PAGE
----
OTTAWA — Liberals are hoping they’ll get some ammunition today to fight back against accusations of political interference in the justice system when Prime Minister Justin Trudeau’s former principal secretary tells his side of the SNC-Lavalin saga.
Gerald Butts will be testifying this morning on the affair — which has cost Trudeau two cabinet ministers and his most trusted adviser — at the House of Commons justice committee.
He’ll be followed in the afternoon by the top federal public servant, Michael Wernick, and the deputy minister of justice, Nathalie Drouin, both of whom figured prominently in former attorney general Jody Wilson-Raybould’s explosive testimony last week. She accused Trudeau, Butts, other senior staff in the Prime Minister’s Office, Wernick and Finance Minister Bill Morneau’s office of inappropriately pressuring her to halt a criminal prosecution of SNC-Lavalin.
The two senior bureaucrats testified two weeks ago, but that was before Wilson-Raybould accused Wernick, clerk of the Privy Council, of issuing veiled threats that she would lose her post as justice minister and attorney general if she didn’t intervene in the SNC-Lavalin case. Wilson-Raybould was moved to the veterans affairs post in a small cabinet shuffle in mid-January — a move she believes was punishment for not acquiescing to the pressure.
She accepted the new post but resigned a month later after allegations of improper pressure surfaced.
Since Wilson-Raybould’s testimony, opposition parties have called for Wernick, who is supposed to be non-partisan, to be fired.
Wilson-Raybould also revealed that she didn’t agree with legal advice given her by Drouin about her options after the director of public prosecutions decided last September not to invite the Montreal engineering giant to negotiate a remediation agreement. In her first appearance at committee, Drouin refused to reveal what advice she gave Wilson-Raybould, citing solicitor-client privilege.
Since then, however, Trudeau has waived privilege and cabinet confidentiality for Wilson-Raybould and all those who dealt with her on SNC-Lavalin during her time as attorney general.
At the time, Wilson-Raybould could have legally instructed the public prosecutor to negotiate a remediation agreement — a legal tool in corporate corruption cases, somewhat akin to a plea bargain. It would force the company to pay stiff penalties but avoid a criminal conviction that could financially cripple it.
Within a few days of today’s testimony, Trudeau is expected to weigh in with his take on the affair, giving the most comprehensive accounting of how the SNC-Lavalin matter was handled that he has given yet. His statement could come as early as tonight, but more likely Friday or early next week.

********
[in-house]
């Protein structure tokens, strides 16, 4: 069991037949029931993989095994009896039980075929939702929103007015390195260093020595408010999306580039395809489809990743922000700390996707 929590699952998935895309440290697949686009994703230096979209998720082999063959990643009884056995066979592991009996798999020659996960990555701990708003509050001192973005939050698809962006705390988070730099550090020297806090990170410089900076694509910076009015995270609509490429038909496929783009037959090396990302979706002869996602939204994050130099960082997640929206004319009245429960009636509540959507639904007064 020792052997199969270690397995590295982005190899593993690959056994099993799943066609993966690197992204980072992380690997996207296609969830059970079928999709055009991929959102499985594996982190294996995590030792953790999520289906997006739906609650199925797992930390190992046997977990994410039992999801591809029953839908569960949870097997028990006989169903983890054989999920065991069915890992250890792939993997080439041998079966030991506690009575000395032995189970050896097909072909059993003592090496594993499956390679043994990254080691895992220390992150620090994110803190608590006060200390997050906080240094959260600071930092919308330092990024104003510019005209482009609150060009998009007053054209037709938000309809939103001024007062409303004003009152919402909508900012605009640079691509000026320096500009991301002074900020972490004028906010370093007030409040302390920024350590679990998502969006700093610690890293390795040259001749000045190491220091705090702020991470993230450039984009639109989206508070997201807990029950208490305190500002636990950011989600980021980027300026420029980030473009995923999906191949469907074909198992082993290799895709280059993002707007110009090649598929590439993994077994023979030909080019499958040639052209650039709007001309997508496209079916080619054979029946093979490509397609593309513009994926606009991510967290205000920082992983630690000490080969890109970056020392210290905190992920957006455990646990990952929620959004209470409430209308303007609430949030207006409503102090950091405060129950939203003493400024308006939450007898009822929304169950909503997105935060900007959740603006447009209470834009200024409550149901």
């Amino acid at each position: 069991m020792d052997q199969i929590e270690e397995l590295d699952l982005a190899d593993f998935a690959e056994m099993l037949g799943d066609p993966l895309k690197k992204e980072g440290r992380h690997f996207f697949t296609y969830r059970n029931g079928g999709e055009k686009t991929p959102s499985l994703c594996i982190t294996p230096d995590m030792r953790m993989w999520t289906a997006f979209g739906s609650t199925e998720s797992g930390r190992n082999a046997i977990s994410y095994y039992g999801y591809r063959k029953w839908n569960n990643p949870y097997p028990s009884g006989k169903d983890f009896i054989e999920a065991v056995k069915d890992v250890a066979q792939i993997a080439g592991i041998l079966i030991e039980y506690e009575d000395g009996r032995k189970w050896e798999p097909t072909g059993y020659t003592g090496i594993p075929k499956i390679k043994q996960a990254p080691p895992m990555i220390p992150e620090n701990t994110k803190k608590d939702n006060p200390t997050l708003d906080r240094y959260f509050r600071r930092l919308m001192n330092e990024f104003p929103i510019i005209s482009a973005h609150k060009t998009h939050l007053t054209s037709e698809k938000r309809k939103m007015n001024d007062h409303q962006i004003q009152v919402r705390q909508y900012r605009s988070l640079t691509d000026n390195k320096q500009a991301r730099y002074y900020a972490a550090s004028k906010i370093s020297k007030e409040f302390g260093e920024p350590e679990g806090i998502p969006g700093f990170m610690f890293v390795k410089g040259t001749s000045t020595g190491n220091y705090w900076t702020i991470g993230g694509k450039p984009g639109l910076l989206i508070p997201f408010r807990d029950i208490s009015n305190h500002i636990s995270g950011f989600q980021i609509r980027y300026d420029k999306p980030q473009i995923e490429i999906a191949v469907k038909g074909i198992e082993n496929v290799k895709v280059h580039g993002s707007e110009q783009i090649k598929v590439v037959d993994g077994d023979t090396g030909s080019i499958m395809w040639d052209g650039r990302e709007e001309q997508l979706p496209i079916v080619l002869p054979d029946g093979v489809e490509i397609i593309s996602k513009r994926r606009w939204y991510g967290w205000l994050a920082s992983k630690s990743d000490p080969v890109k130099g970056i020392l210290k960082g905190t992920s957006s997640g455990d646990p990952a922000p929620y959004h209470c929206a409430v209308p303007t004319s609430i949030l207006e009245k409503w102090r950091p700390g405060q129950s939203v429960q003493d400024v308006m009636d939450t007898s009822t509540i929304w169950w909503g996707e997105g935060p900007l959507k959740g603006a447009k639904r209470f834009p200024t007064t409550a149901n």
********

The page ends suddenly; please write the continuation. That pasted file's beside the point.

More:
“We’ll be listening carefully to the voices, testimonies and opinions expressed,” Cameron Ahmad, a spokesman for Trudeau, said Tuesday. “There will be more to say in the coming days and weeks as we continue to reflect on next steps.”
Since the furor erupted a month ago, Trudeau has offered only general denials of any wrongdoing. He has said he totally disagrees with Wilson-Raybould’s characterization of events. He has insisted his government balanced the need to respect the independence of the judicial system with its concern about the potential loss of 9,000 jobs if the prosecution of the Montreal engineering giant went ahead. If it’s convicted, SNC-Lavalin could be banned from federal contracts for 10 years.
He sounded a somewhat more conciliatory note at a partisan rally Monday night, a few hours after Treasury Board president Jane Philpott handed in her resignation, citing her loss of confidence in the government’s handling of the SNC-Lavalin affair. He acknowledged that concerns about the way staff and officials conducted themselves “must be taken very seriously and I can assure you that I am.”
Butts’ testimony is expected to contradict Wilson-Raybould’s version of events, in some detail.
He resigned from Trudeau’s office last month, insisting neither he nor anyone else in the Prime Minister’s Office had done anything wrong, but said he didn’t want to be a distraction from the government’s work. His letter of resignation suggested that he’d be freer to defend his reputation — and presumably that of Trudeau himself and his other senior staff — from outside the office.
After Wilson-Raybould’s testimony last week, Butts asked to appear before the justice committee, where he said he would “produce relevant documents.” He is expected to back up his version of events with emails, text messages and other documentation, much as Wilson-Raybould did in her testimony.
Wilson-Raybould told the committee last week that she believes the pressure she faced was inappropriate but not illegal.
Both she and Philpott have said they intend to remain in the Liberal caucus, despite no longer having confidence in the prime minister.
The Canadian Press